I don’t want to announce victory in the earliest stages of a long fight, but I’m encouraged by the steps taken so far to deal with the uninsured in Oklahoma.
Baby steps, to be sure, but steps nonetheless.
The Oklahoma Department of Insurance is soliciting input from around the state about health care priorities and needs to present to a task force that may draft a core benefits plan for residents.
I know, I know … reports, task forces, blue ribbon committees … shuffle paper here, shuffle paper there, talk a lot and change little — at least that’s how I often perceive them.
Under the clever name of Oklahoma CHAT (Choosing Healthplans All Together), Insurance Commissioner Kim Holland plans to collect information from 31 communities across the state using the CHAT computer simulation.
“The CHAT program will assess how people prioritize what health benefits are important to them when the resources are insufficient to purchase every type of coverage,” according to a news release.
I imagine the research has already been done to some extent, but the way this appears to be designed looks genuine to me.
Now, maybe I’m uncritically giving up my skepticism. After all, solving the problem of the social and economic toll of the state’s 600,000 uninsured won’t happen over night. But, I figure, from where else than a state with a glaring, vexing problem will an innovative solution arise?
OK, Massachusetts notwithstanding.
They have beaten us to common-sense health insurance reform, but I consider the South more of a peer group.
I guess I’ve concluded that philosophical differences should not keep us from doing something; that what we do doesn’t have to break the bank and may even save money, again, philosophical differences aside; and that some sort of mandatory enrollment in some sort of plan, while it goes against my libertarian sympathies, will be needed.
Just like with 401K plans, people, even those of adequate means, won’t choose to participate in sufficient numbers for society at large to gain unless at least nudged that way, if not pushed.
At this point, I know the reform movement is more of a Doolittle Raid than an Iwo Jima, but acknowledging something must be done, even if we can’t agree on what, is a step in the right direction. And the sponsors of Holland’s project are an impressive bunch that includes Integris Health, the OU College of Public Health, the Oklahoma Hospital Association, the Oklahoma State Department of Health and The State Chamber of Oklahoma.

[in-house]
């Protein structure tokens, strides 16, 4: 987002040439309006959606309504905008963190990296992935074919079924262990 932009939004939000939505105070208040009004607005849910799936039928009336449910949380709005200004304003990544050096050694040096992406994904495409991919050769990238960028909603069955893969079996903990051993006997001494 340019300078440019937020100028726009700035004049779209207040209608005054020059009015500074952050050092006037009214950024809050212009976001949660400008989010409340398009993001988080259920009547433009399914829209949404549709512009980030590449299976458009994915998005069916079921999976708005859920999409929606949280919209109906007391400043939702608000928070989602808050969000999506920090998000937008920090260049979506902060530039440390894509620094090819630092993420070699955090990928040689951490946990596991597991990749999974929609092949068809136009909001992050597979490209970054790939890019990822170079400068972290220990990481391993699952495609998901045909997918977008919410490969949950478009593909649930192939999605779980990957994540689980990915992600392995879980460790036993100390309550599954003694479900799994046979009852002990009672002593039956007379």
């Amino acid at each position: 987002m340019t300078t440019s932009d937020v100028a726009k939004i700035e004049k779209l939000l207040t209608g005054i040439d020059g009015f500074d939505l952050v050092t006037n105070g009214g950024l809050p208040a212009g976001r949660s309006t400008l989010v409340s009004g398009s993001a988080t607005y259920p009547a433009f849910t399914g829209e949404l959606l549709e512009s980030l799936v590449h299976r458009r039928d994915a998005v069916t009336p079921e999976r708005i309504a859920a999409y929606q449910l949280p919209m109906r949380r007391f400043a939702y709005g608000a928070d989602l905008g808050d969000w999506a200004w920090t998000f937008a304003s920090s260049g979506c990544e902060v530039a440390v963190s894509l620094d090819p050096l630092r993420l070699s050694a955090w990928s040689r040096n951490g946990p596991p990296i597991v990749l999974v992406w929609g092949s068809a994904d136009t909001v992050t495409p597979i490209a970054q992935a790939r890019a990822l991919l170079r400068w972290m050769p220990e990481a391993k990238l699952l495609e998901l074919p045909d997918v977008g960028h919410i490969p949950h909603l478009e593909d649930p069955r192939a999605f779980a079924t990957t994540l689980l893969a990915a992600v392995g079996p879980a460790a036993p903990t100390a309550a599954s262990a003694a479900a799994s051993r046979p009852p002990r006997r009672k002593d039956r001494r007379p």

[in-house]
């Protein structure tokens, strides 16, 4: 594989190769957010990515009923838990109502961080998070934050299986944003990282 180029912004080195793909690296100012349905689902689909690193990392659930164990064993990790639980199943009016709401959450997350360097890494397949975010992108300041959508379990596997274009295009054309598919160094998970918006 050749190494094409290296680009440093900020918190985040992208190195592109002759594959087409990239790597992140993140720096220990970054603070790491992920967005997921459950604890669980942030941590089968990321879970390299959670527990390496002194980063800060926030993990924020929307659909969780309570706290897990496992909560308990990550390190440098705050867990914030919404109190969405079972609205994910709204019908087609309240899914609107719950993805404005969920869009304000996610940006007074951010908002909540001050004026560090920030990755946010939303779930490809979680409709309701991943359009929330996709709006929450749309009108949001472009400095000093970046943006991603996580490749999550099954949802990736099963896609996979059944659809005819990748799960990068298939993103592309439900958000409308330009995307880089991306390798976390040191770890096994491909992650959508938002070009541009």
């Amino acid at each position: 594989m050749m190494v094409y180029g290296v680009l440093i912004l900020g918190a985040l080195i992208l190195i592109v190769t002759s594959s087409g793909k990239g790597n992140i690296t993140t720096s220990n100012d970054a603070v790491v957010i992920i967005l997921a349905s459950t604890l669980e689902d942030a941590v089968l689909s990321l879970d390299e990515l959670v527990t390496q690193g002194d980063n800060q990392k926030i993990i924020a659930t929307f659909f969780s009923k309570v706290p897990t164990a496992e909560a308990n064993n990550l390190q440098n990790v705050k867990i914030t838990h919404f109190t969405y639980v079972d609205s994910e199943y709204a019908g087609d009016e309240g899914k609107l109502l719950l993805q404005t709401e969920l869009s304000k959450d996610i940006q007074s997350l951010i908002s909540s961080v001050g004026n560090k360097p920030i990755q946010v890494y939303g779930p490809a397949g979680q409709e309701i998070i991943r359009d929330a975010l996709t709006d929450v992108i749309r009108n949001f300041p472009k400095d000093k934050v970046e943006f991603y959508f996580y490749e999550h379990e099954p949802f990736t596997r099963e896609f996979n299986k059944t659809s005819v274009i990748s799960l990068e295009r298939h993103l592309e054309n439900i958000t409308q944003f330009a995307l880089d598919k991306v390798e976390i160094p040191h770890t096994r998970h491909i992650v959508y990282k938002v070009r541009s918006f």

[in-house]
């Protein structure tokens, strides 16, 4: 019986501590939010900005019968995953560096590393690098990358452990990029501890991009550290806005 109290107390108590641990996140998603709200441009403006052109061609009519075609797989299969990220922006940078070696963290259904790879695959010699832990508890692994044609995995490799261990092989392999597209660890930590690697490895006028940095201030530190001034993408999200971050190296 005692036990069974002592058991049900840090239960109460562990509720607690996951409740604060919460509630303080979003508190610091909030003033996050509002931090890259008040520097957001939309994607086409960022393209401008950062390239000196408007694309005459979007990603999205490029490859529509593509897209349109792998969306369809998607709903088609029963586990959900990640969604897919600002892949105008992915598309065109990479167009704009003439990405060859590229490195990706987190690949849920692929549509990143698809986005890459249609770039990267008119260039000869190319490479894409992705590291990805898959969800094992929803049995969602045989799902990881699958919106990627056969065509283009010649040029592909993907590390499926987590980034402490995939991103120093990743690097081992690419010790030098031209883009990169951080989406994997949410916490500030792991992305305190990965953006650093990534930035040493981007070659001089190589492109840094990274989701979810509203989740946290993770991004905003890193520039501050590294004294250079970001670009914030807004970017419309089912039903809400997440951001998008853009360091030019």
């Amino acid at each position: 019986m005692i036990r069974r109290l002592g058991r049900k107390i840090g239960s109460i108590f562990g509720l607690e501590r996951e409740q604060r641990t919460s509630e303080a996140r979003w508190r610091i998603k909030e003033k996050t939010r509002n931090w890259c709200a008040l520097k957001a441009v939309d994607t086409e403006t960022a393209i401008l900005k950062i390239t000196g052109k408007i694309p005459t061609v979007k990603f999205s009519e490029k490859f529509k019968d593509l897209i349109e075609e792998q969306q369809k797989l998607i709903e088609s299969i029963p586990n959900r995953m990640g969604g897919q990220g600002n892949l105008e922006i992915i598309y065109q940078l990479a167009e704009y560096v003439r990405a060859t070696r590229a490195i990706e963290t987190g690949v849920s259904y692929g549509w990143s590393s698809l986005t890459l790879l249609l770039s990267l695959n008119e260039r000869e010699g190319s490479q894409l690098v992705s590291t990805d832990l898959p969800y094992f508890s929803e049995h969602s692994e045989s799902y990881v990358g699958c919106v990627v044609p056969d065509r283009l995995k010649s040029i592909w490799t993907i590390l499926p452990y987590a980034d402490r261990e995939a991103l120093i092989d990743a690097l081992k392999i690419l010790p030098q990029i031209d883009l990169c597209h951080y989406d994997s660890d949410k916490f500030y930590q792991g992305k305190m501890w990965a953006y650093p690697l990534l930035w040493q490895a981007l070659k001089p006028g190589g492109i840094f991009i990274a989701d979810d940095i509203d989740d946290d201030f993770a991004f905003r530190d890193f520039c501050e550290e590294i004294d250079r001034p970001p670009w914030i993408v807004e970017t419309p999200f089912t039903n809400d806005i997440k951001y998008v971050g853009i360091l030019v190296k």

Strange bedfellows? Maybe. Or maybe not. It depends how you look it at.
The press conference is Tuesday at 10:30 a.m. in the Governor’s Blue Room at the Capitol.
In March, a group called Health Alliance for the Uninsured bemoaned the number of uninsured who turn to emergency rooms because free clinics were full. Or just turned to emergency rooms for basic care, which is costly in time and money and is hugely wasteful in terms of hospital utilization.
“Our 16 free clinics are overwhelmed and do not have the resources they need,” Dr. Murali Krishna, chairman of the alliance and president of Integris Mental Health, said at the time. “That leaves the uninsured with no choice but to go to the emergency room for routine medical care.”
A study presented then showed 53 percent of emergency room visits in Oklahoma County were for nonemergency symptoms.
Among clinics’ problems are getting specialists to volunteer, finding free- or low-cost drugs and locating radiology services.
Because of its location, St. Anthony Hospital deals with a number of poor, transient patients. As such, it has received assistance to put together a system to find these people a “medical home” so that they visit a general practitioner for routine care rather than the emergency room. For a patient with an HMO policy, this is a given. For the uninsured, it’s innovative, at least for Oklahoma.
I haven’t followed up on the project for some time, but it has intrigued me from the start. Will it work? I aim to find out.
As always, please e-mail me or comment on this blog. If you agree, disagree or think I’ve gone off the deep end, let me know one way or the other.